As it was mentioned, it is necessary to develop desalination systems, particularly in regions water crisis. In regard to energy requirement for the desalination process and issues related to the fossil fuels, employment of renewable energy sources would be inevitable. Solar energy is one of the most appropriate renewable sources for water desalination and HPs are one of the most important components in some of the solar desalination systems. In this regard, it is useful to get deep insight into the applications of HPs in solar desalination systems and the factors affecting their performance. The main focus of the present review article is on the applications of HPs in solar thermal desalination systems. In the following section, different types of desalination systems are introduced and their classifications are represented. Afterwards, the use of HPs in solar desalination systems is reviewed. Finally, some suggestions are recommended for the future studies on the similar technologies and systems.

In general, desalination is divided into three main processes on the basis of the applied technology for freshwater production, as shown in Figure 1. In the evaporation and condensation technologies, thermal energy is employed for vaporizing water and then condensation of vaporized water to produce freshwater. The required energy for this purpose is provided by utilizing heat from a thermal process or via a mechanical process. In filtration technologies, a semipermeable membrane is used in general to separate salt from water. In the category known as crystallization, freshwater is extracted by producing ice as an intermediate product (Curto et al. 2021). There are some requirements for these processes such as feedwater pretreatment to decrease fouling, management of brine, water post-treatment production prior to its distribution and optimization of energy utilization and production of water (Kress 2019). The most important factors determining desalination process choice are the operation and capital cost in addition to the plant capacity (Fellows & Al-Hamzah 2015). The majority of the desalination plants in the world are RO type; however, in some regions of the world such as the Middle East, thermal technologies are used in larger scale compared with RO (Mahmoudi et al. 2023).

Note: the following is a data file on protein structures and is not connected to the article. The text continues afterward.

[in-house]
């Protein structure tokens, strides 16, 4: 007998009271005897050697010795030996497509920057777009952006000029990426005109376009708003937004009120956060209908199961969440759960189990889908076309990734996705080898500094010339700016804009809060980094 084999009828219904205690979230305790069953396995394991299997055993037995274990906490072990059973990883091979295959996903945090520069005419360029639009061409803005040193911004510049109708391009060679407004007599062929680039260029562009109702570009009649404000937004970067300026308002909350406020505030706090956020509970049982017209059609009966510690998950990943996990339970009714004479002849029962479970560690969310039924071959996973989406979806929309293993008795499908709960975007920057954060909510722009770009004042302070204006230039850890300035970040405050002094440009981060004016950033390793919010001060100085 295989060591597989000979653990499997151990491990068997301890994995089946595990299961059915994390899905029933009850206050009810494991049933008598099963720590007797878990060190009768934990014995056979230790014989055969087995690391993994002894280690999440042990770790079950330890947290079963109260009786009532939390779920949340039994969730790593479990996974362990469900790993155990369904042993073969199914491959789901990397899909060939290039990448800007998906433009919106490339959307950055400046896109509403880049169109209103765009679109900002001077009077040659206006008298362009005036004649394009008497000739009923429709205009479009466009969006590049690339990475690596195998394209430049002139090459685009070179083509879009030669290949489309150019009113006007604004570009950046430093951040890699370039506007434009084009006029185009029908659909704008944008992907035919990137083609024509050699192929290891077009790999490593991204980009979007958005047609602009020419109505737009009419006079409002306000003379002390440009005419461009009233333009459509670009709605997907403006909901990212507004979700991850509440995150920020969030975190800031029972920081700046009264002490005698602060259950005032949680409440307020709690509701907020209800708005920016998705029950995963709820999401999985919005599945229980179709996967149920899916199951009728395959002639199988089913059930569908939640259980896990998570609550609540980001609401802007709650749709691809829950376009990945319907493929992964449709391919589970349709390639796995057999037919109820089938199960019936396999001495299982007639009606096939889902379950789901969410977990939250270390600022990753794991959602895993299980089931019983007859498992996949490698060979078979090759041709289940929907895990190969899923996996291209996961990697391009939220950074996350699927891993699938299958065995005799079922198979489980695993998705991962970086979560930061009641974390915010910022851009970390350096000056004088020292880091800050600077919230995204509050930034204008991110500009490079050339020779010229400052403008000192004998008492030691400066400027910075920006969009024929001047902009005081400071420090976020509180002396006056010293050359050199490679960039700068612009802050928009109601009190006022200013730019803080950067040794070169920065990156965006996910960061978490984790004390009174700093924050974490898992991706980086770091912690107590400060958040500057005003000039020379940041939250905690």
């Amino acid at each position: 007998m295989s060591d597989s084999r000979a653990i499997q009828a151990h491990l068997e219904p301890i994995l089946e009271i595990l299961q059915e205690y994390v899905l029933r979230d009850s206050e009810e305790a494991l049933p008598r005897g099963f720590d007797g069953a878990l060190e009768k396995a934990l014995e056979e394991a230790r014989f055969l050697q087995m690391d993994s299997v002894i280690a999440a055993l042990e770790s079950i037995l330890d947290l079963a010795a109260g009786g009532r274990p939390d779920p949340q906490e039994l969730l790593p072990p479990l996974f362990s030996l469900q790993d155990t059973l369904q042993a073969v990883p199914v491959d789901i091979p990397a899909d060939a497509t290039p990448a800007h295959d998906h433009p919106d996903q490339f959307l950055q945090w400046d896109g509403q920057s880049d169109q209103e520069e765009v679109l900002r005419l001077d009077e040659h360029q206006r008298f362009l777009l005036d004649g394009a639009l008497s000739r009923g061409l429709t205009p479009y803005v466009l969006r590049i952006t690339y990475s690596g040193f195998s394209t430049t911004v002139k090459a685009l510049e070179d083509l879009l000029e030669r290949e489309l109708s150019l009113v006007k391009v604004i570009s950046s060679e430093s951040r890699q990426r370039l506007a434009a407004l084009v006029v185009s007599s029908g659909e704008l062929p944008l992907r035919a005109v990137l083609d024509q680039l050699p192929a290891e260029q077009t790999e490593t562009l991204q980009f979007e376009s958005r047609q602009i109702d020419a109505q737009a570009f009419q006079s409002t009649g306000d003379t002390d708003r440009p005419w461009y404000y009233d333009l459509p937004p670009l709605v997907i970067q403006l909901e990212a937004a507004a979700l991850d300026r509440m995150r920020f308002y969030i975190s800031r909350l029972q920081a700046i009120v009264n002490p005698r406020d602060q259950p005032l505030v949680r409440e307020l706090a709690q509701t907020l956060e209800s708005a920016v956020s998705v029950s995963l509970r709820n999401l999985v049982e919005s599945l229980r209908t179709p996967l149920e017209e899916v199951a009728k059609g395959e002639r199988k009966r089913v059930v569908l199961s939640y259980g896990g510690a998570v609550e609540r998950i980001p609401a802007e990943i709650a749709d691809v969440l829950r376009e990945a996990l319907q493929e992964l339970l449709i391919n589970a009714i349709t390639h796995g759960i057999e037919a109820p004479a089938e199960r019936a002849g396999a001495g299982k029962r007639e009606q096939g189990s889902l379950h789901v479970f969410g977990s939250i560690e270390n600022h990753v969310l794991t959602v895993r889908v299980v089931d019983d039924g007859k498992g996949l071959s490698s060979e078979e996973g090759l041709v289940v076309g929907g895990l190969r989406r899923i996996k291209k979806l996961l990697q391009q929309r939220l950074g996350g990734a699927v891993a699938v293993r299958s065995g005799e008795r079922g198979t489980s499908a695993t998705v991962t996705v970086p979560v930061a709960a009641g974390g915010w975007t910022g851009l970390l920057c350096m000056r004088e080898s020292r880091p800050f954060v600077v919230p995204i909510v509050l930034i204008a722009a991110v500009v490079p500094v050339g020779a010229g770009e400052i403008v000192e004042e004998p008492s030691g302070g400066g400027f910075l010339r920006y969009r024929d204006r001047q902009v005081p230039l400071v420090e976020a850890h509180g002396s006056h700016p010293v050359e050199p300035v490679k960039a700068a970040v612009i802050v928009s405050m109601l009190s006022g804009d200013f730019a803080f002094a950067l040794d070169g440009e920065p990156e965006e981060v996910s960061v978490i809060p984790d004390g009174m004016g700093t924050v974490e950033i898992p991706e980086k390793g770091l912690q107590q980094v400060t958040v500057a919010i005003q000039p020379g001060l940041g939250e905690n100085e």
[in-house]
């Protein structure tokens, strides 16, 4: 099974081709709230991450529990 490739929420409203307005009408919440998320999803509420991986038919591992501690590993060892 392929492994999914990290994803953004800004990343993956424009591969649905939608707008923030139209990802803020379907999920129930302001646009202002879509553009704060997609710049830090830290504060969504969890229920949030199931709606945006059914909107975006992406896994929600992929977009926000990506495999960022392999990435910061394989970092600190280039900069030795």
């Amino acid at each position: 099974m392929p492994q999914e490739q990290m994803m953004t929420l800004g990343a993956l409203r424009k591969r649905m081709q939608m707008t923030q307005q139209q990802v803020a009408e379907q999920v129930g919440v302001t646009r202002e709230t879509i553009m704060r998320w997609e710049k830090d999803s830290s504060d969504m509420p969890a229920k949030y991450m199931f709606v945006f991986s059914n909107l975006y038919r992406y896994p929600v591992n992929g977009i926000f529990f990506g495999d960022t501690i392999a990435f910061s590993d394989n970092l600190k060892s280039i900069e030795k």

In this study, the main focus is on solar-based desalination systems, which are a subbranch of thermal processes. It should be noted that aside from the technical factors that are related to the specifications of the applied technology, quality of input water plays key role in the obtained water quality (Jalihal & Venkatesan 2019). Raw water classification is provided in Table 1.

Table 1

Raw water classification

DescriptionSalinity range TDS (ppm)
Fresh water <1,000 
Brackish water 1,000–5,000 
Highly brackish 5,000–15,000 
Saline water 15,000–30,000 
Seawater 30,000–40,000 
Brine 40,000–300,000 
DescriptionSalinity range TDS (ppm)
Fresh water <1,000 
Brackish water 1,000–5,000 
Highly brackish 5,000–15,000 
Saline water 15,000–30,000 
Seawater 30,000–40,000 
Brine 40,000–300,000 

(TDS: total dissolved solids) (Jalihal & Venkatesan 2019)

Solar energy is the most abundant renewable energy source with applicability for different energy-related purposes including power generation, cooling and heating (Wang et al. 2020; Hussain et al. 2021; Alhuyi Nazari et al. 2023). Thermal content of solar beams is usable for thermal desalination plants. In this regard, different architectures and systems have been introduced for freshwater production by use of thermal energy of solar radiations. In some of the proposed configurations, HPs are used as thermal mediums that are reviewed in this article.
Figure 1

General classifications of desalination technology (Adapted from Ref Curto et al. 2021).

Figure 1

General classifications of desalination technology (Adapted from Ref Curto et al. 2021).

Close modal
Figure 2

Schematic of ETC (Adapted from Ref Kalogirou 2016).

Figure 2

Schematic of ETC (Adapted from Ref Kalogirou 2016).

Close modal

Solar desalinations with evacuated tube collectors